May 29, 2006

Bests and Wursts

From the $30 foie-gras-and-shortribs-stuffed hamburger at the DB Bistro Moderne at lunch to a Bauernwurst at Hallo Berlin, you could say I had an interesting gastronomic day [May 4th - I started writing this post a while ago ... better late than not at all, I guess].

My editor decided to take me out to the Daniel Boulud's Bistro Moderne for lunch to thank me for my three months of service, and I'm pretty sure it was my first lunchtime in a powerlunch-y kind of place. Beautiful atmosphere, but full of suits.

We started off with a bright-magenta, naturally-sweetened hibiscus tea paired with asparagus soup. Not the most elegant pair, but both were excellent. The cream-based soup had a generous number of tender white and green asparagus tips floating around.

The original db burger (flickr photo) was an experience. It came highly recommended and didn't disappoint in the least (except that I could hardly fit it in my mouth). The thought of a hamburger stuffed with short ribs, foie gras, and truffles still boggles my mind. The taste was intensly meaty and savory - the earthiness of the truffles and foie gras gave the burger an unbelievably rich my-god-i'm-a-capitalist taste to them.

It came with three different sauces - a mayonnaise, a mustard, and a superb horseradish mayonnaise. The latter completely rocked; it struck a perfect balance of mellow mayonnaise mellowness with spicy horseradish kickyouinthefaceness.

Then Meg took me to the Daily Show. Rock.

Afterward, Liz, Lyssa, Meg, and I went to Hallo Berlin where we got some great cheap wursts. I've had the knockwurst (beef and pork), bauernwurst (also beef and pork), and the currywurst (just beef but with a curried mustard) and they're all good in a standard way. It comes with mustard, sauerkraut, and onions unless you specify differently (try it the first time to get the experience). The schnitzel is nothing special but the potato pancakes are so full of greasy wonder that I'd eat them every moment of every day. Well, maybe not every moment, but often. Each of the single wurst platters are enough for a meal if you share a potato pancake and a beer. They've got a great beer selection, like the Germans are want to have. The atmosphere is about what you'd expect from a beer garden - tacky, sticky picnic tables, European techno, etc. A great place to go with a large group.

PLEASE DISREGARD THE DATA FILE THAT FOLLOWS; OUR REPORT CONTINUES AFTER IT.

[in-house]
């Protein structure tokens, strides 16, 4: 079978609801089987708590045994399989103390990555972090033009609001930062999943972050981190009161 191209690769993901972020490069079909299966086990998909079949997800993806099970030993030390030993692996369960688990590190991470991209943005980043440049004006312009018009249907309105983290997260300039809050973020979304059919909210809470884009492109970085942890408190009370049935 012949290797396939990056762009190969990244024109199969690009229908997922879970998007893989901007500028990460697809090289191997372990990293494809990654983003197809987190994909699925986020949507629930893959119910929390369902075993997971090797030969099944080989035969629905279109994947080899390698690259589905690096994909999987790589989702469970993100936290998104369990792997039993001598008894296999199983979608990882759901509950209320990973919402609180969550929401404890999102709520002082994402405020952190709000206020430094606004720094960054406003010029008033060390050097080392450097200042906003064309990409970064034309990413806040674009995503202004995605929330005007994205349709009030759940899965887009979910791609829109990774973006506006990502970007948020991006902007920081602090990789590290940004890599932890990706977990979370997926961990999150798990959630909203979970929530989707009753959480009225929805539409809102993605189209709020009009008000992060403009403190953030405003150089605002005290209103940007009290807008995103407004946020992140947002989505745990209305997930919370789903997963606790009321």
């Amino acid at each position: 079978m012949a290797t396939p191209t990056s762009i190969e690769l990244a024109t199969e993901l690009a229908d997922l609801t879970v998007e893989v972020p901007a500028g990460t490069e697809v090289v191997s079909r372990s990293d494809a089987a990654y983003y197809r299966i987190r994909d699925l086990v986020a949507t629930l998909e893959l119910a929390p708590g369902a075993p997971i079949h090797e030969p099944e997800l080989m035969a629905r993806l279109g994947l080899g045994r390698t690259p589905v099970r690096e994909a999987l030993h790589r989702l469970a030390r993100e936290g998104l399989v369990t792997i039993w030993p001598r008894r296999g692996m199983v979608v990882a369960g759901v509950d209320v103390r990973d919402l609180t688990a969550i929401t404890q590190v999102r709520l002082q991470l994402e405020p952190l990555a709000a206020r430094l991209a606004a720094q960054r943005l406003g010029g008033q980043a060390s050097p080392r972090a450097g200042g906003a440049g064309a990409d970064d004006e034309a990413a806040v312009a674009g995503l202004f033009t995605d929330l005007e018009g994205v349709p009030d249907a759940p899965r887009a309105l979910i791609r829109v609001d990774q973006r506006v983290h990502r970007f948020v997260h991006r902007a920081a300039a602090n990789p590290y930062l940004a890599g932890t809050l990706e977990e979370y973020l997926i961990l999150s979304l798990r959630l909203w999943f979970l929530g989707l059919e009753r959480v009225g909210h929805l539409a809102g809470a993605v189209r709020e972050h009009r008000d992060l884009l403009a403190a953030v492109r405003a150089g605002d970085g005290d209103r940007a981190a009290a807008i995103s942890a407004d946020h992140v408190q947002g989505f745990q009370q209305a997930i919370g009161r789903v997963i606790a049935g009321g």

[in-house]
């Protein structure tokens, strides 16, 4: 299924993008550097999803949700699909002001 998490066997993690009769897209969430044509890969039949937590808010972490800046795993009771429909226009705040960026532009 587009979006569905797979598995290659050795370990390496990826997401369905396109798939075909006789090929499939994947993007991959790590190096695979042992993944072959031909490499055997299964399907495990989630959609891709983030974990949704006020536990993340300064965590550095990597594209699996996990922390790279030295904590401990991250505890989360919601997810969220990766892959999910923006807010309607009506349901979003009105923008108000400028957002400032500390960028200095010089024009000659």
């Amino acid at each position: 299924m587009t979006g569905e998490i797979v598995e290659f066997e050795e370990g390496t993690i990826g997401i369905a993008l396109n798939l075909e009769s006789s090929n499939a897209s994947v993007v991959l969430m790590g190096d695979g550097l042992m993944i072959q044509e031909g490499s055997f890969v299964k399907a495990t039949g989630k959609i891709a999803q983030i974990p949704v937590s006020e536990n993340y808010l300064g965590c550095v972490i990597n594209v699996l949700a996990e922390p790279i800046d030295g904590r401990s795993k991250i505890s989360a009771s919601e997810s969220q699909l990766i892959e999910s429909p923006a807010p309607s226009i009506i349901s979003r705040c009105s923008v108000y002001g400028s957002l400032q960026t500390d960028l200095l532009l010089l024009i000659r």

I love New York. Four-star $30 hamburger for lunch and four-star, $8 bauernwurst for dinner.

Technorati Tags: , , ,
A big 'ol danka shoen to diddi over at flickr for the great bratwurst photo and being cool enough to surrender enough of his creative writes to let us republish it.

May 18, 2006


I've been remiss in posting. I apologize. However, since the quality of my recent fooding has not been so high (unless you count the holiness known as Popeye's Chicken), I offer you this in lieu of bloggerly succor: